Positive emotions, instrumental resources, and organizational network evolution: Theorizing via simulation research

By: Wayne Baker, , Ryan Quinn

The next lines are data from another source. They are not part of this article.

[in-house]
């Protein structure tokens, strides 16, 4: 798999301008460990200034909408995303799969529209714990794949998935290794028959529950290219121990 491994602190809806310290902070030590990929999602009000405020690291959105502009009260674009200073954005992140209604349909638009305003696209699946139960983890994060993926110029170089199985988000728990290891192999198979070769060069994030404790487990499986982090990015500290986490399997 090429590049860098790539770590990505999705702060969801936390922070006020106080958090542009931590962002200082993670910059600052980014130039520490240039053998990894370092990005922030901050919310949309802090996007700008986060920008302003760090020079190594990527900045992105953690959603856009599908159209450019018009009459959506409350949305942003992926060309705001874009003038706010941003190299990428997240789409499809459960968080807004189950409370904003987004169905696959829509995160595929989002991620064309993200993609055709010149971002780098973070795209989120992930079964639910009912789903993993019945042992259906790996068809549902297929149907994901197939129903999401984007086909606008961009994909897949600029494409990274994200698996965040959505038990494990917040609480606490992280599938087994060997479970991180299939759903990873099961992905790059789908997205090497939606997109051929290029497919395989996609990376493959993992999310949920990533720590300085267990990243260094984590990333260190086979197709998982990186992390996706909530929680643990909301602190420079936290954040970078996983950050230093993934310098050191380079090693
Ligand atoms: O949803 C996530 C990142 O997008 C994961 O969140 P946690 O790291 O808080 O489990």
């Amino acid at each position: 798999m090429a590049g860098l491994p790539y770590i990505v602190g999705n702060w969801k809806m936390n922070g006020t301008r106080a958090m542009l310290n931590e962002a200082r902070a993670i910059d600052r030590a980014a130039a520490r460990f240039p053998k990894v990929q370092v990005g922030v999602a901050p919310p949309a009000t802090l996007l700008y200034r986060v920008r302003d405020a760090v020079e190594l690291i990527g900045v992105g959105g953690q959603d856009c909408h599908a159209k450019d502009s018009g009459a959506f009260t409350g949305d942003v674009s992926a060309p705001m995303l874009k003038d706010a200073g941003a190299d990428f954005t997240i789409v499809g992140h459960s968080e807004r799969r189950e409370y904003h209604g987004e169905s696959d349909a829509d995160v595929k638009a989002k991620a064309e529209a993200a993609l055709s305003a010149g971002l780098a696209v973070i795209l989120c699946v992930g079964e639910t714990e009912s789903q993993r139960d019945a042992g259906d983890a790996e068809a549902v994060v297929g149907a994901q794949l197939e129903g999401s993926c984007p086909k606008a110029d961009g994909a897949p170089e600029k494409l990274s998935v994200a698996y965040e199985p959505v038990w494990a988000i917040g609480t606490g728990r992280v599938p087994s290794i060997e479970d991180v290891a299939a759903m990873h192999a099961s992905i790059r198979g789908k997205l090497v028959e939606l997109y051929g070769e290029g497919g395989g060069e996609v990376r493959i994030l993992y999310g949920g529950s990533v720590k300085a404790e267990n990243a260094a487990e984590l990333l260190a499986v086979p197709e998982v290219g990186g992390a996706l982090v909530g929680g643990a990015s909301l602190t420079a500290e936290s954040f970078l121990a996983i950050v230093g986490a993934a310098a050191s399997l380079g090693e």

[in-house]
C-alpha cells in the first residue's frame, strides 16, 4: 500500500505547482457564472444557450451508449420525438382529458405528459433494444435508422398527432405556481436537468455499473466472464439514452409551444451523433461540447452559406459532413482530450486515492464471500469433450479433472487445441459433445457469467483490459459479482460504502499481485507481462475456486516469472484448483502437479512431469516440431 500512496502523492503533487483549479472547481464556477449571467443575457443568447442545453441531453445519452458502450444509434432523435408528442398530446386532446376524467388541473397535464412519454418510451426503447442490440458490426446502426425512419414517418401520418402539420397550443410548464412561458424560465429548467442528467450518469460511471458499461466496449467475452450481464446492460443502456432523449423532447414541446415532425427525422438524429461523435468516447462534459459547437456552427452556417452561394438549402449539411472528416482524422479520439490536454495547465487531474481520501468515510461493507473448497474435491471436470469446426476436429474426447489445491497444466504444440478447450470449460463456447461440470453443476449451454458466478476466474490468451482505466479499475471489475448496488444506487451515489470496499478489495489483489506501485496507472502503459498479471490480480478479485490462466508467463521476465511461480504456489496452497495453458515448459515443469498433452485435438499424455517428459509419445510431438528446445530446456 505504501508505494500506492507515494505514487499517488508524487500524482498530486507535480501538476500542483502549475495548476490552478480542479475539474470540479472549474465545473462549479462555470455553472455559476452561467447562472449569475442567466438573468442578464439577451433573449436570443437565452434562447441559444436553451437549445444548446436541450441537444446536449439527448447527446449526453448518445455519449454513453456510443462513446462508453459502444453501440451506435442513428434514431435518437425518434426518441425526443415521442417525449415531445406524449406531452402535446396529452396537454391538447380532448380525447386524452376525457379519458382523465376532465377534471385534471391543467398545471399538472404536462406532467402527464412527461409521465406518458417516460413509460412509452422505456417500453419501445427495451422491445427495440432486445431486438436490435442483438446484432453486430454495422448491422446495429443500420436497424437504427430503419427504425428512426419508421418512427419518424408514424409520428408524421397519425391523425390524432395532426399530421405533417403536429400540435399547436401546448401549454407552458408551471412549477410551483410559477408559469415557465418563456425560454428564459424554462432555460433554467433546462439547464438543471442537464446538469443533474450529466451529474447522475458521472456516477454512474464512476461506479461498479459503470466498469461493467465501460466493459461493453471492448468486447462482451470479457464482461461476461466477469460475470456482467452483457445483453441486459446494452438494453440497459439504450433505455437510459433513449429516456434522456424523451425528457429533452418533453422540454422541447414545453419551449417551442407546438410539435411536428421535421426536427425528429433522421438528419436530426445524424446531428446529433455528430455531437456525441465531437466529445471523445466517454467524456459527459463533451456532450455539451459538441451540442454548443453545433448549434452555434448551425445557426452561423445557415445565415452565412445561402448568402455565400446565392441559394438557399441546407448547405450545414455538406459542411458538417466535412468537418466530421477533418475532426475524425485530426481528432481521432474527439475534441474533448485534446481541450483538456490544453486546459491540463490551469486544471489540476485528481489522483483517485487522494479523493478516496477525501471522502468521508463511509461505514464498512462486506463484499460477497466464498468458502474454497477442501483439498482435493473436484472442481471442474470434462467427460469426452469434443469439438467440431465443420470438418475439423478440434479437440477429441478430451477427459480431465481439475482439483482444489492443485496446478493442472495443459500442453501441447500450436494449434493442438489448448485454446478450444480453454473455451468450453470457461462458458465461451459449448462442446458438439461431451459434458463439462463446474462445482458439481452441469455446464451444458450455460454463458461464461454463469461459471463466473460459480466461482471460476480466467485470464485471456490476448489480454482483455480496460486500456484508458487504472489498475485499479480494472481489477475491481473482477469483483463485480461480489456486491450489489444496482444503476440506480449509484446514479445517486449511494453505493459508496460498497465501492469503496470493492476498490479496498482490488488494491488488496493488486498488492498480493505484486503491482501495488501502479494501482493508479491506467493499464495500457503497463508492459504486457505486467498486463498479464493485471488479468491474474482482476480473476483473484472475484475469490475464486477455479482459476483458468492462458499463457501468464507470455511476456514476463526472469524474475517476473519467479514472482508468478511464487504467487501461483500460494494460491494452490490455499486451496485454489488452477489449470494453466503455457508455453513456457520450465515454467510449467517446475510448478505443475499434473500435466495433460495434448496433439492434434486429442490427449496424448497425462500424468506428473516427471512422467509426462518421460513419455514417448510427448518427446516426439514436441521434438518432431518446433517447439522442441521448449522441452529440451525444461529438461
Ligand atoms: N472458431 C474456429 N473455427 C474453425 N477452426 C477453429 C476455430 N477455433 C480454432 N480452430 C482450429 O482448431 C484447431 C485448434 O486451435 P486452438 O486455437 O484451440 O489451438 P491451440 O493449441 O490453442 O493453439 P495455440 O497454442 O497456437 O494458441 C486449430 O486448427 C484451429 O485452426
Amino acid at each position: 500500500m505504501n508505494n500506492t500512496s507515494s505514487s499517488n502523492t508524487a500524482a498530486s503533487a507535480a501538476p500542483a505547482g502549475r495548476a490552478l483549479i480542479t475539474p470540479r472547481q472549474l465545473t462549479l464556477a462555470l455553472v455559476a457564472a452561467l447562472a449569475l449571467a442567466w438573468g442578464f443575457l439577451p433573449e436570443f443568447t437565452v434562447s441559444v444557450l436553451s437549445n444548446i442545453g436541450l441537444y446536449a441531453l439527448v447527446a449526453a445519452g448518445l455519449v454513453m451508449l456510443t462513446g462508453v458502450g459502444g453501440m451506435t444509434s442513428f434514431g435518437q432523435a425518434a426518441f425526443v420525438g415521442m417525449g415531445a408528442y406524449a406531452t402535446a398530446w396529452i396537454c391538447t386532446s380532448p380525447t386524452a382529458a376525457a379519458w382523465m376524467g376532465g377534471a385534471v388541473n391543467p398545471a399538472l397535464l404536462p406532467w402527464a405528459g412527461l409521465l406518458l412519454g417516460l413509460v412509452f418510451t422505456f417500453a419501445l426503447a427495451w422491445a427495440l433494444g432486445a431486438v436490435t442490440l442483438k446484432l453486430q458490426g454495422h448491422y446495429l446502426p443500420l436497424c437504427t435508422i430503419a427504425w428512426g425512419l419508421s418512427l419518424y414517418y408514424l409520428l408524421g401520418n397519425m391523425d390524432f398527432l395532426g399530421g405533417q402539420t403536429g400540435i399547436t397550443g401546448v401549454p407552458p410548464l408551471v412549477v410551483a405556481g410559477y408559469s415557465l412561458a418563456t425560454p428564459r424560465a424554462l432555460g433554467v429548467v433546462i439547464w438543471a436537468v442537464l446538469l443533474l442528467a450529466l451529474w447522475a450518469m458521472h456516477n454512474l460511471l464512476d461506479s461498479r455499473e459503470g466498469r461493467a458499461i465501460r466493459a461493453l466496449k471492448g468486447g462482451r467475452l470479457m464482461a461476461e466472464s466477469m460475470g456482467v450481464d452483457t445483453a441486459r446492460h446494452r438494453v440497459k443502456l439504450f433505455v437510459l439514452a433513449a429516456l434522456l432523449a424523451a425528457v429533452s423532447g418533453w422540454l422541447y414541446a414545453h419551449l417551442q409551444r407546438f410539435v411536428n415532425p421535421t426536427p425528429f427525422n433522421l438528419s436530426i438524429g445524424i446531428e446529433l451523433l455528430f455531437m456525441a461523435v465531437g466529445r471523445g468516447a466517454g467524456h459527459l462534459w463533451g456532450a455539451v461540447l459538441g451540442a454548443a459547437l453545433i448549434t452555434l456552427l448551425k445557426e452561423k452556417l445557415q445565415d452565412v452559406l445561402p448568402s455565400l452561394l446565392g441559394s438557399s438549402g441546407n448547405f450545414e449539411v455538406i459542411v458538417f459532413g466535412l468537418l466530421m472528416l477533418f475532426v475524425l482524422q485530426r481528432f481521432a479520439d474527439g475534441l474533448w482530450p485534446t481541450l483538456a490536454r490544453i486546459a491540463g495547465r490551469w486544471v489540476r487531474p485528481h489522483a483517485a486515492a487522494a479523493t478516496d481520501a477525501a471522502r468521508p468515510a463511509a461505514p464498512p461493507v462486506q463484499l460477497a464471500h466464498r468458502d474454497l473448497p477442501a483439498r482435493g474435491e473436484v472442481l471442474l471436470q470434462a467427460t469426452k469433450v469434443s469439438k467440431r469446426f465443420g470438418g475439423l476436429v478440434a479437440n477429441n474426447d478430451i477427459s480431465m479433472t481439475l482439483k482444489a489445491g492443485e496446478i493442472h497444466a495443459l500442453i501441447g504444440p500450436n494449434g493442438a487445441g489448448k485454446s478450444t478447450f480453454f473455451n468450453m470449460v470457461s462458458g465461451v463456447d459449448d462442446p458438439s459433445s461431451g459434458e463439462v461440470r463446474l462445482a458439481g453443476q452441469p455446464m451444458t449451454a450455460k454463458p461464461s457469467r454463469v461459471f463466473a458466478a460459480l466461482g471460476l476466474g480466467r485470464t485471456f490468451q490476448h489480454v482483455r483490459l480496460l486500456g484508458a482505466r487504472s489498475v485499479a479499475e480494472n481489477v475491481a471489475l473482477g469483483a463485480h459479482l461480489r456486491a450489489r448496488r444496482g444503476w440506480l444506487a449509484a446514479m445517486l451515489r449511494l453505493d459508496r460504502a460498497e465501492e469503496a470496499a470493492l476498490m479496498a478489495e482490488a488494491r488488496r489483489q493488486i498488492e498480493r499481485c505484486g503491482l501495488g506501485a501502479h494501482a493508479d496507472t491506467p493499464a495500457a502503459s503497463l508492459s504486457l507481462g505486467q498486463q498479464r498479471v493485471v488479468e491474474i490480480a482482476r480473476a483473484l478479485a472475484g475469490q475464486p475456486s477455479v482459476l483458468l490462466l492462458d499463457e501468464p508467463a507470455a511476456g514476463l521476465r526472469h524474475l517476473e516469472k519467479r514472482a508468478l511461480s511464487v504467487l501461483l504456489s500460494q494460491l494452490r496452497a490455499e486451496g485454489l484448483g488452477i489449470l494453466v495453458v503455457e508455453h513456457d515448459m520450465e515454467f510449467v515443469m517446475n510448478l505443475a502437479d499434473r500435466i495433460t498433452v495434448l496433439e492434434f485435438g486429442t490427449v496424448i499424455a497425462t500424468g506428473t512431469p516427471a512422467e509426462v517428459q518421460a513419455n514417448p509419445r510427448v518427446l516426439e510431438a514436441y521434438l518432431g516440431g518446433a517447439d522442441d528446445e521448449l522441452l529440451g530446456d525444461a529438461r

In the workplace, people seek positive emotional experiences as well as instrumental resources while doing their work. Yet we know little about how affective micro-dynamics drive the evolution of organizational networks, influence network trajectories, and determine macro outcomes such as collective affect and overall network structure. Given the lack of theory on affective micro-dynamics and network evolution, we propose a model that includes both affective and instrumental micro-mechanisms and use simulation methods to explore evolutionary dynamics and develop new theory. The core of our model is the empirically observed tendency for people to forego the acquisition of instrumental resources to avoid a decrease in positive emotion when choosing interaction partners. We conduct “experiments” with the simulation, considering the effects of the tradeoff, dispositional affect, resource inequality, and ingroup favoritism. The results show that dispositional affect and the tradeoff have considerable effects on network trajectories, collective affect, and resource transfer. We provide new theoretical propositions about affect in organizations.